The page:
Putin’s words should not be ignored: Merkel

Not dismissing them as bluff but taking them seriously is by no means sign of weakness, says former German chancellor

News Desk September 28, 2022
Russian President Vladmir Putin engrossed in a conversation with German Counselor Angela Merkel. PHOTO: REUTERS/FILE

Former German chancellor Angela Merkel on Tuesday said that Western countries should take Russian President Vladimir Putin and his statements seriously.

Putin ordered Russia's first military mobilisation since World War Two, warning the West that if it continued what he called its "nuclear blackmail" that Moscow would respond with the might of all its vast arsenal.

According to RT, Merkel's remarks came after the Russian leader issued a warning to the West last week, noting that those who use nuclear blackmail against Moscow “should know that the wind rose can turn around”.

Read more: 'West wants to destroy Russia': Putin orders partial mobilisation

In a rare public appearance at the opening of the Chancellor Helmut Kohl Foundation in Berlin, Merkel noted that Putin’s words should not be ignored.

“Not dismissing them as a bluff, but taking them seriously is by no means a sign of weakness,” she said. On the contrary, “this is a sign of political wisdom, which helps to preserve room to manoeuvre or, no less important, even to develop a new one,” the former chancellor added.

She was apparently referring to Putin’s statement last week, in which he signalled that Moscow would use “all means to defend Russia and our people” if its territorial integrity is threatened.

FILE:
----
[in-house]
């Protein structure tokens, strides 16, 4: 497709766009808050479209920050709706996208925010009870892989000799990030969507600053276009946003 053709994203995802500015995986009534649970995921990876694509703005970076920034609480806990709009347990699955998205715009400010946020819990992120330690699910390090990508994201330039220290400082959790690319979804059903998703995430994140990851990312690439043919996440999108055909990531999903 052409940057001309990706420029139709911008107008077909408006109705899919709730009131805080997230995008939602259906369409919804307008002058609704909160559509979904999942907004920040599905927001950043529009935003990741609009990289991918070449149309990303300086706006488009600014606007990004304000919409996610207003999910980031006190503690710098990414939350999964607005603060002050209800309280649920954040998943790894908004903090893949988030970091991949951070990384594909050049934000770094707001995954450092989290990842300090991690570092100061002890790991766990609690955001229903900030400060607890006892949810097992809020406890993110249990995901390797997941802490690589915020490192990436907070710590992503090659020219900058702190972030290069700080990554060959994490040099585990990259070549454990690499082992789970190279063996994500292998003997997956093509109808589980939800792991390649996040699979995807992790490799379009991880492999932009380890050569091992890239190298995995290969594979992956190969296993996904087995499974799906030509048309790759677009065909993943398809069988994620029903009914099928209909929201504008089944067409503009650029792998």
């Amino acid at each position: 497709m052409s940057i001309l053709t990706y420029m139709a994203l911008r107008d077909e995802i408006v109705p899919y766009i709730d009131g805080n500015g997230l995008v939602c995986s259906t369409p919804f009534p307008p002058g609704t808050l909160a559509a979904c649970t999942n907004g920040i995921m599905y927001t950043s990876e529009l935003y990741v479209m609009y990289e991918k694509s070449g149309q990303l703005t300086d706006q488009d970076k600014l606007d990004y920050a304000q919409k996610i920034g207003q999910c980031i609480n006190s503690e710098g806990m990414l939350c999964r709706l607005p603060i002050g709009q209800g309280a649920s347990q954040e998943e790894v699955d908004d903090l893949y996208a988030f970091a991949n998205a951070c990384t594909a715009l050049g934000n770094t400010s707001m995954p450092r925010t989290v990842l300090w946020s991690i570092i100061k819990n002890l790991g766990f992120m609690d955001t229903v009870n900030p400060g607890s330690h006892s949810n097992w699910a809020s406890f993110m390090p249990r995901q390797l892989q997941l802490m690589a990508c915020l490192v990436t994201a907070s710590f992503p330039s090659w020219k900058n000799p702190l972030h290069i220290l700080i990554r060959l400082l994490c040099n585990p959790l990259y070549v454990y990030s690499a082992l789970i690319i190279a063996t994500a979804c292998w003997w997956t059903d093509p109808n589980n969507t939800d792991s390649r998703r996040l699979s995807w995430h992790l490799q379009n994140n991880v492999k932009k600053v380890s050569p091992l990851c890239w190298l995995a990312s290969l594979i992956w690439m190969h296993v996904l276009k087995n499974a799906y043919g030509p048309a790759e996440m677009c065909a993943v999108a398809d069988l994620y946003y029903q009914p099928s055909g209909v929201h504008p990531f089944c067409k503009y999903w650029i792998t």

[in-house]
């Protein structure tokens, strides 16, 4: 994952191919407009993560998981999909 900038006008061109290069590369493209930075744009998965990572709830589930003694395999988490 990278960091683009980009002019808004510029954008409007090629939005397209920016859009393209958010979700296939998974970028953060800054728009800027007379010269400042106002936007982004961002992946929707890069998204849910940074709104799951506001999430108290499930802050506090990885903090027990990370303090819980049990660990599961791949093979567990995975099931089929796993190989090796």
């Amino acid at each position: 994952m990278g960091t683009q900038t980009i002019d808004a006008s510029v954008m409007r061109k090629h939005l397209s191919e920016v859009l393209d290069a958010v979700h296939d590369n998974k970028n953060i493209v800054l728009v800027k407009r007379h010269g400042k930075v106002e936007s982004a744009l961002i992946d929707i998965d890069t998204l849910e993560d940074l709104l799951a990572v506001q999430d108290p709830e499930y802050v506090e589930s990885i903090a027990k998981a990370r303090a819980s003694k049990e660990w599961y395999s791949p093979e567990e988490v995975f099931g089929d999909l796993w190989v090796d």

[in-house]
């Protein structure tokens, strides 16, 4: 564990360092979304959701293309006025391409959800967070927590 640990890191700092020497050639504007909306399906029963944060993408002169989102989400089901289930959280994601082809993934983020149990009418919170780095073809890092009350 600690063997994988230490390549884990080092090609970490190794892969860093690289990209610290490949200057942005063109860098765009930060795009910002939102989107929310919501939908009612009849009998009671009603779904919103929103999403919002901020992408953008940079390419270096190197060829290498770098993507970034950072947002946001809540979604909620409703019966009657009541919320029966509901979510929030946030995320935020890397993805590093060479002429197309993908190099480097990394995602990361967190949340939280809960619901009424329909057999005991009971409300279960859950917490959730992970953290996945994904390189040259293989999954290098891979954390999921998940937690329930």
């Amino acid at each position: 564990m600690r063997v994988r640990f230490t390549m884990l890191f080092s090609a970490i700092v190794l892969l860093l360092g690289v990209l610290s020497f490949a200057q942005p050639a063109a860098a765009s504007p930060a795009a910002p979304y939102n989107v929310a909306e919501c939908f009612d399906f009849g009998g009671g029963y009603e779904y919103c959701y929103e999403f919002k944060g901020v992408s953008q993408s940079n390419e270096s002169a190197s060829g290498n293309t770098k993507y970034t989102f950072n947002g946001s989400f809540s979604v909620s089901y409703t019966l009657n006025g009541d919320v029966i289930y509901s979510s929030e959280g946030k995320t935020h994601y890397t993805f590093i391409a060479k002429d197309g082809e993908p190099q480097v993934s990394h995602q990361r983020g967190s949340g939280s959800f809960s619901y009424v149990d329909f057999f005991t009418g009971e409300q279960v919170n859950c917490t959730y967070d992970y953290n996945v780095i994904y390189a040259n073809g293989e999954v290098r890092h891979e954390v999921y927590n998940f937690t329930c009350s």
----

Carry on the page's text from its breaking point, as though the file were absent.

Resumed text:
Also read: Modi tells Russia's Putin now 'is not an era of war'

Merkel was also asked what she thought former chancellor Helmut Kohl would have done against the backdrop of the Ukraine conflict.

According to Merkel, he would “make every effort to protect and restore the sovereignty and integrity of Ukraine” as Kiev sought to fight off Russian troops. However, she added that Kohl would look to “the day after” and keep an open mind about something “unimaginable” now – “how relations to and with Russia could one day be redeveloped” after the conflict ends.

Similar statements came out from the UK as well where the British foreign office minister Gillian Keegan said that Putin's speech was a worrying escalation and the threats he made must be taken seriously.

"Clearly it's something that we should take very seriously because, you know, we're not in control - I'm not sure he's in control either, really. This is obviously an escalation," Keegan said.

"It is chilling ... It's a serious threat, but one that has been made before," she told the BBC in a separate interview.

"The overall address clearly was more of Putin's lies, it was a rewriting of history," Keegan said.

(With additional input from Reuters)


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